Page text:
Journey to where it all began

Preserving the Magaliesberg Biosphere and developing its community for the benefit of humanity

A SPECIAL PLACE

WHAT IS THE MAGALIESBERG BIOSPHERE?

The Magaliesberg Biosphere was proclaimed an international Biosphere Reserve by UNESCO on 9 June 2015, having been recognised for its exceptional natural, cultural and human characteristics. The Magaliesberg Biosphere is owned and managed by the people who live within it, and by their elected representatives. Biospheres are demonstration sites that harness the natural and cultural assets of the area to promote socio-economic improvement for the community, and enjoyment for visitors, through the sustainable use of the natural resource.

Cedarberg Kloof, Magalliesberg
A SPECIAL SPACE

WHY THE MAGALIESBERG BIOSPHERE?

The Magaliesberg Biosphere lies at the interface of two great African biomes – the central grassland plateaux and the sub-Saharan savanna – with remnants of a third, Afromontane forest. The landscape contains species from each of these biomes and the result is an exceptionally diverse fauna and flora that has drawn naturalists and explorers to the region for the past two centuries. The biodiversity is matched by its unique human history encompassing a million-year time line from early hominids through Stone and Iron Age cultures, pre-colonial Tswana tradition and the South African Wars. In short, it is a priceless encapsulation of South African heritage and landscape and serves as a focal point for national unity and pride, that should be protected and utilised sustainably for the benefit of the biosphere community and for the enjoyment of residents and visitors alike.

Magaliesberg Biosphere field guides enjoying a hike in the mountains
STRIKING THE BALANCE

MAN AND THE BIOSPHERE PROGRAMME

A key goal of the Magaliesberg Biosphere is the harmonious development of man and the conservation of nature. Biosphere reserves represent a global network of model regions in which sustainable forms of land-use and options for adaptation to changing ecological, economic and social conditions can be tested. The involvement and contribution of all communities whose activities, resources and wellbeing are already linked to the region, is central to the establishment and functioning of the biosphere.

All biosphere reserves are classified into three biosphere zones which show the gradation of human-environment interaction within them. The Magaliesberg Biosphere has two core zones, the Cradle of Humankind World Heritage Site and the Magaliesberg Protected Environment. These areas are mostly conservation areas, protected by legislation within the environmental legal framework of the country.

The biosphere buffer zone surrounds the core zones and also comprises informally protected areas such as nature reserves, conservancies and other areas that demonstrate biodiversity stewardship or have endorsed the biosphere concept. All other areas within the biosphere make up the transition zone, mostly the built up areas with a diversity of economic activity.

In all three zones, various strategies and guidelines are developed to manage the complexity of people, development and nature sustainably.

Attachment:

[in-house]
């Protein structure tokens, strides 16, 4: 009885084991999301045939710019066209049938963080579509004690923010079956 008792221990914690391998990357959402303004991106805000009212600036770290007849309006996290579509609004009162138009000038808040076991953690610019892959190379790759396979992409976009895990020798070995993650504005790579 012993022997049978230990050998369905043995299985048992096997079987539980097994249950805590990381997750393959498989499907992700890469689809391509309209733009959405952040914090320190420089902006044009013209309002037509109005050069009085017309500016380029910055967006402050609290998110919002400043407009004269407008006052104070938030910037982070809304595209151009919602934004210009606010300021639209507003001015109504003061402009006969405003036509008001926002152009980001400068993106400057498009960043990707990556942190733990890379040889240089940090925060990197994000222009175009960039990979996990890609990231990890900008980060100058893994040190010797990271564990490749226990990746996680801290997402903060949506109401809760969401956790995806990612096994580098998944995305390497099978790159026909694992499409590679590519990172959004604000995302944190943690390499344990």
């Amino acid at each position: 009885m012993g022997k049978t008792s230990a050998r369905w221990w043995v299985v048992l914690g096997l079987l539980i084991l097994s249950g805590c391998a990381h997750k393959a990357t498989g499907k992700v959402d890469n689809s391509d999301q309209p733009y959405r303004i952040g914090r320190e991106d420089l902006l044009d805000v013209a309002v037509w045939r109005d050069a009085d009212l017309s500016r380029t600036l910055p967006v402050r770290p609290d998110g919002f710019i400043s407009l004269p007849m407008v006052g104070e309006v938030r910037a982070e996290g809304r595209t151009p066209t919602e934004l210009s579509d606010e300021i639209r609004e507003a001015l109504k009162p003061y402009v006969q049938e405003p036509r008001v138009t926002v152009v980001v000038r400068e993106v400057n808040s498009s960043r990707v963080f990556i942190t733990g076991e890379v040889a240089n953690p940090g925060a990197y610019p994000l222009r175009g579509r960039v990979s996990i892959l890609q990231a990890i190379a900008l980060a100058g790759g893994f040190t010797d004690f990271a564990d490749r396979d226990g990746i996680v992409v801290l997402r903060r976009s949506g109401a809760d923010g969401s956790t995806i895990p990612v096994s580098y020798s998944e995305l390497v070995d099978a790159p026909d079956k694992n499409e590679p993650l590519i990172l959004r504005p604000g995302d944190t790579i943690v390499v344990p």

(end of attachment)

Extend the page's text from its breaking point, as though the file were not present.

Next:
The biosphere buffer zone surrounds the core zones and also comprises informally protected areas such as nature reserves, conservancies and other areas that demonstrate biodiversity stewardship or have endorsed the biosphere concept. All other areas within the biosphere make up the transition zone, mostly the built up areas with a diversity of economic activity.

In all three zones, various strategies and guidelines are developed to manage the complexity of people, development and nature sustainably.

Developed and natural areas exist together within the Magaliesberg Biosphere

WHERE IS THE MAGALIESBERG BIOSPHERE?

The Magaliesberg Biosphere is 360 000 hectares, and extends approximately 120 km west to east across the boundary of the North West and Gauteng Provinces of South Africa, spanning the Magaliesberg Mountains between the cities of Rustenburg in the west and Pretoria in the east. The north-south extent is approximately 40km and is marked by the N4 Platinum Highway to the north, and the N14 Pretoria-Krugersdorp Highway to the south, which coincides with the north western boundary of Johannesburg city.             

Map of the Magaliesberg Biosphere
Play Video

IMPLEMENTING THE SUSTAINABLE DEVELOPMENT GOALS

PROUD TO SHARE VIDEO

Watch our Magaliesberg Biosphere “Proud to Share” video to find out how our community is tackling poaching and biodiversity loss. This story demonstrates how people and nature can thrive together in the Magaliesberg Biosphere.

Conservation & Care

Developing the mechanisms of culture-based biodiversity conservation & assessing the impact of change in a quest to protect our natural sacred mountain biosphere sites.

Learning & Research

Giving effect to UNESCO’s mandate in education, science and culture, and to the MAB approach, promoting the integration of the natural and the social sciences.

Sustainable Development

Promoting the harmonious integration of people and nature for sustainable development through participatory dialogue and strategic community programmes.

IT'S ALL ABOUT PARTNERSHIP

KEY GOVERNMENT STAKEHOLDERS

DIVERSITY IN PICTURES
THE MAGIC LINGERS ON

LATEST NEWS & VIEWS

Close Menu